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Jumbo Case Submission Tips

If you are fortunate enough to find yourself working on a very large case, it will be crucial to package the case properly prior to submission.  Application submissions with face amounts of $10 Million, $20 Million, and $50+ million are scrutinized and underwritten much differently than smaller cases.  It is important to never lose sight of that basic principle.  Your success in completing a large case all begins with how the case is presented to the underwriting department in the first place.  There are 4 primary areas that you should focus on addressing prior to the submission of your case:

1) Cover Letter - Perhaps the most important piece to your submission will be the first thing the underwriter reviewing the case sees: the agent-prepared Cover Letter.  Your letter will serve to guide the underwriting team through the application content and at the same time help to bring attention to specific topics they will focus on.  The 2 most important things to address are what the purpose of the coverage is and how it will be paid for.  You should also provide a brief background of how long you have known or worked with the client and any background info about the client that may not be relevant in looking at the application by itself.  Most high net worth individuals own a business and it is good to explain the background of the business and/or how the client amassed their net worth.  Lifestyle and exercise habits should also be mentioned.  Sometimes these intangible aspects of a client's background can help to secure a better rate class and dramatically affect the cost of the coverage.

2) Financial Data -underwriting of large policies changed dramatically from the boom days of 2007 and 2008 and earlier.  Much like the mortgage crisis and their underwriting practices of late, life underwriters are taking nothing for granted and nearly everything is "black" or "white".  For cases $10,000,000 and above, you should expect to have to produce your client's last 2 years tax returns, a Financial Statement breaking down specific Assets & Liabilities, and possibly 3rd-party verificaiton of assets.  Verification of assets can be actual checking account statements, brokerage statements, property tax notices, and/or CPA or Attorney prepared cover memos substantiating the proposed insured's assets.  If real estate comprises a large portion of your client's net worth, plan on the underwriters performing public internet searches using sites like Zillow.com to estimate property values.  Underwriters are very leary of real estate valuations and will often times ask for actual appraisals or comps of similar real estate parcels.  Similarly, underwriters are cautious when a proposed insured lists a private company as the bulk of their net worth.  Again, be prepared to justify how the valuation you list inside the application was reached.  If a case is submitted with lofty valuations of real estate and private company assets and it is later determined that those were grossly overvalued it can greatly damage how the case is viewed.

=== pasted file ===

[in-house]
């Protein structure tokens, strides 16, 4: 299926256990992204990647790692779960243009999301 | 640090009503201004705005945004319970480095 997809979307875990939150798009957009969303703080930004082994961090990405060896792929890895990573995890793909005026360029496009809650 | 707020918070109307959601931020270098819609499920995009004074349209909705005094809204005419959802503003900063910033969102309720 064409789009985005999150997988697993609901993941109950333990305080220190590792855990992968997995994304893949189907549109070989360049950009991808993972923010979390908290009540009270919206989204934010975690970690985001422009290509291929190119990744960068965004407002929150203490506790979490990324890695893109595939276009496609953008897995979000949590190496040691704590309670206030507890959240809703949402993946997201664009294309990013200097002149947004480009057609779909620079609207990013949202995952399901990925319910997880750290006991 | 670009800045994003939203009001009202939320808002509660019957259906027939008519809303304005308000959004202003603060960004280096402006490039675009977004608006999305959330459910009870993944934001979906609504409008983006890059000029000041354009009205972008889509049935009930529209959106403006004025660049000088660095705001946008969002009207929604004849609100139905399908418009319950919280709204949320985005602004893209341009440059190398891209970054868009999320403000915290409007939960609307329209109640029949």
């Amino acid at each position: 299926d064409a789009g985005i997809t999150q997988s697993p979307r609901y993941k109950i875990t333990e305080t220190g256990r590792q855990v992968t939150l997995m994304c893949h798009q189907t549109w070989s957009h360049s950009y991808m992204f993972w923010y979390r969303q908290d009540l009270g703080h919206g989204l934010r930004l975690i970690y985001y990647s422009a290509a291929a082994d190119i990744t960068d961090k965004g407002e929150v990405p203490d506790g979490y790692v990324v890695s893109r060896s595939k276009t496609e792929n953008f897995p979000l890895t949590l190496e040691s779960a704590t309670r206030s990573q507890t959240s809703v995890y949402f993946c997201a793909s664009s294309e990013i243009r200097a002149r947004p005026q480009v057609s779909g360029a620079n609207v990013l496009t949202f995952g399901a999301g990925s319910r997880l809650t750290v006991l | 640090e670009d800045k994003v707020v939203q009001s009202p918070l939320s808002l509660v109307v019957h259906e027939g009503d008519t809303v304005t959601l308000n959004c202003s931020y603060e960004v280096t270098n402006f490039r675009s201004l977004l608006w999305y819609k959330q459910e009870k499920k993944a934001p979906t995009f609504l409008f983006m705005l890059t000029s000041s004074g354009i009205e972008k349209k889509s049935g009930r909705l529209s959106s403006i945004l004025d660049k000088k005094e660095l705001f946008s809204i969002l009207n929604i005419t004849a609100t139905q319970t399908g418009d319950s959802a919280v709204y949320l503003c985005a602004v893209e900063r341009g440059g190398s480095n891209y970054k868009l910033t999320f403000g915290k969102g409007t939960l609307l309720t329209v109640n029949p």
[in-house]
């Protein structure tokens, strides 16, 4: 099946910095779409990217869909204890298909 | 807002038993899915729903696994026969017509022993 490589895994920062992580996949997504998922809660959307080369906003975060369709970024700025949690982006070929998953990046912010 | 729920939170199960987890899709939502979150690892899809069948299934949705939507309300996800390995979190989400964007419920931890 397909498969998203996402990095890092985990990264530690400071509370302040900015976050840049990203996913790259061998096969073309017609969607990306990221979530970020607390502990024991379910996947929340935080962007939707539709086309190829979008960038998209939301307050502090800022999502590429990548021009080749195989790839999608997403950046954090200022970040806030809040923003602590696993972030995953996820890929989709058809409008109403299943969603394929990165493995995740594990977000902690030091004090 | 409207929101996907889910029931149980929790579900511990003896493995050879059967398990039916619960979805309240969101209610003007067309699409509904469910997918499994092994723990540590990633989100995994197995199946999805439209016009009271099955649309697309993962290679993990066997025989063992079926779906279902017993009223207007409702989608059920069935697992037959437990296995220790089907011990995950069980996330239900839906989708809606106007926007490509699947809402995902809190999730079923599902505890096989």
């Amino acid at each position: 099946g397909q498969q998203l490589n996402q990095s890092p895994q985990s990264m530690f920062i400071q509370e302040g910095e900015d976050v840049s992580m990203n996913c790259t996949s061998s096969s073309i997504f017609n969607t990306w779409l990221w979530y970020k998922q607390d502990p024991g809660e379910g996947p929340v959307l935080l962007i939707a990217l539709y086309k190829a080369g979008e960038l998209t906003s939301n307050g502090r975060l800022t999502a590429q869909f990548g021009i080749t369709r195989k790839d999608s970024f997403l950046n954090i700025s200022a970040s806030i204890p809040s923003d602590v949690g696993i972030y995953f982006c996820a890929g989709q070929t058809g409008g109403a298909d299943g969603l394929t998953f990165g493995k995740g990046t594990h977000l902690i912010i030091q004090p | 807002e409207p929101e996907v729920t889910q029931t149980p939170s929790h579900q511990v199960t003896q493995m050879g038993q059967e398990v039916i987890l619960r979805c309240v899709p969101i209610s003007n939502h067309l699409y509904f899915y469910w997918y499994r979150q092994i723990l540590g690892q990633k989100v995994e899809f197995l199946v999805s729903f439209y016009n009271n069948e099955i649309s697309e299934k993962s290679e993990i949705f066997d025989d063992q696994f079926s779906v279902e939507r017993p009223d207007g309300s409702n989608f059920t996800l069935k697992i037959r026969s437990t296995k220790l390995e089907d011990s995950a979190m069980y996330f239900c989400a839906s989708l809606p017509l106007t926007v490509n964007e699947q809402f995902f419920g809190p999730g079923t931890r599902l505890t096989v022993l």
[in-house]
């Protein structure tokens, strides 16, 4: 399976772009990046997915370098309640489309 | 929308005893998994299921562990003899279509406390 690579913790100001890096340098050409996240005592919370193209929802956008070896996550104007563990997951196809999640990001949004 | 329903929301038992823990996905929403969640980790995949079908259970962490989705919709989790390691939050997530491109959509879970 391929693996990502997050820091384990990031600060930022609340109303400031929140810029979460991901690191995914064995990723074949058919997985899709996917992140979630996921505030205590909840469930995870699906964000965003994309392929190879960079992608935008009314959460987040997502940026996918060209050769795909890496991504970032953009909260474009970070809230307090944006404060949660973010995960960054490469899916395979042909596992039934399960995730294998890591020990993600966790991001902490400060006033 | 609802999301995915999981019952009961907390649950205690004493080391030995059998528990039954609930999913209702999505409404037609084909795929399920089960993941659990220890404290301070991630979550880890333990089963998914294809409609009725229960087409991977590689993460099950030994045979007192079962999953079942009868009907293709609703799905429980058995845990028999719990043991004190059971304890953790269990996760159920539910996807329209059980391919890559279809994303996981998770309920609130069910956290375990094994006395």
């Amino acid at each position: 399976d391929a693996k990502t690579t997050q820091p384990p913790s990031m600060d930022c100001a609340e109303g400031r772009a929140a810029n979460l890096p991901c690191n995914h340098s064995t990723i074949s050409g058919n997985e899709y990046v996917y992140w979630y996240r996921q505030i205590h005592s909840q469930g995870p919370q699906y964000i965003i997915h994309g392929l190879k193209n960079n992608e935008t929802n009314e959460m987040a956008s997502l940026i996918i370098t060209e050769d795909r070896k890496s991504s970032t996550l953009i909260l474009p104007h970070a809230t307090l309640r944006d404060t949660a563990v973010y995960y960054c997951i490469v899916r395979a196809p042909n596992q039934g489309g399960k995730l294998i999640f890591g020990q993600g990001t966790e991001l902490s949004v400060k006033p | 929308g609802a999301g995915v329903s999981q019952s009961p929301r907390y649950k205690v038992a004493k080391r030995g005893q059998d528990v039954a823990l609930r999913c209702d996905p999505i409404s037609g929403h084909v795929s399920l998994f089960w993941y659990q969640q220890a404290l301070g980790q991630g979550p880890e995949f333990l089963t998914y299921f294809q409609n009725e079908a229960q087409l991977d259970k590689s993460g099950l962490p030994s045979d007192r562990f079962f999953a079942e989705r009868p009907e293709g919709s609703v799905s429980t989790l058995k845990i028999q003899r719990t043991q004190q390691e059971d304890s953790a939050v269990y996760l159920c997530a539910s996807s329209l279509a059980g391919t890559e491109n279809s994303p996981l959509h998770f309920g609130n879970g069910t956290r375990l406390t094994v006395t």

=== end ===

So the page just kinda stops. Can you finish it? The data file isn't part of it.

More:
3) Existing Coverage -It is very important to explain in your cover letter how much existing coverage is inforce on your client's life. Remember that it does not matter who the owner of the coverage is on the existing policies (an employer, ILIT, partnership, Life Settlement company, etc) the concern is the total amount of coverage insuring that person.  It also does not matter if the coverage is joint 2nd-to-die coverage or individual coverate they are treated equally.  If you omit coverage that is inforce on the application it could potentially cause the carrier to be able to escape a death claim due to misrepresentation - it is serious business and every effort should be made to disclose any and all existing coverage.

4) Other Pending Applications -there is a big difference between a trial/informal medical submission to multiple companies and a formal completed application.  Once a formal application is submitted to a carrier, the amount of that coverage is treated the same as inforce coverage.  This is difficult for many agents to understand but is very important to be aware of.  If your client has $40,000,000 of existing coverage and is looking for $10,000,000 more but has submitted formal applications to 3 carriers with the intention of "taking the best offer" that client has quickly exceeded most carrier's "Jumbo Limit" (typically $65,000,000 of inforce and pending applications) which can create problems in the underwriting of the case.

In closing, a well-prepared "package" that is presented the FIRST TIME its submitted has the best shot at moving smoothly through the underwriting process.  A clean submission will contain the following elements: a well-drafted detailed cover letter followed by a fully-completed application package followed by supplemental 3rd party financial documentation (checking account statements, brokerage statements, property tax statements, etc), followed by a listing of any and all other inforce policies or pending applications, and finally the complete and CURRENT package of medical records. We will guide you through this process and ensure that your jumbo case is submitted the right way the first time!  


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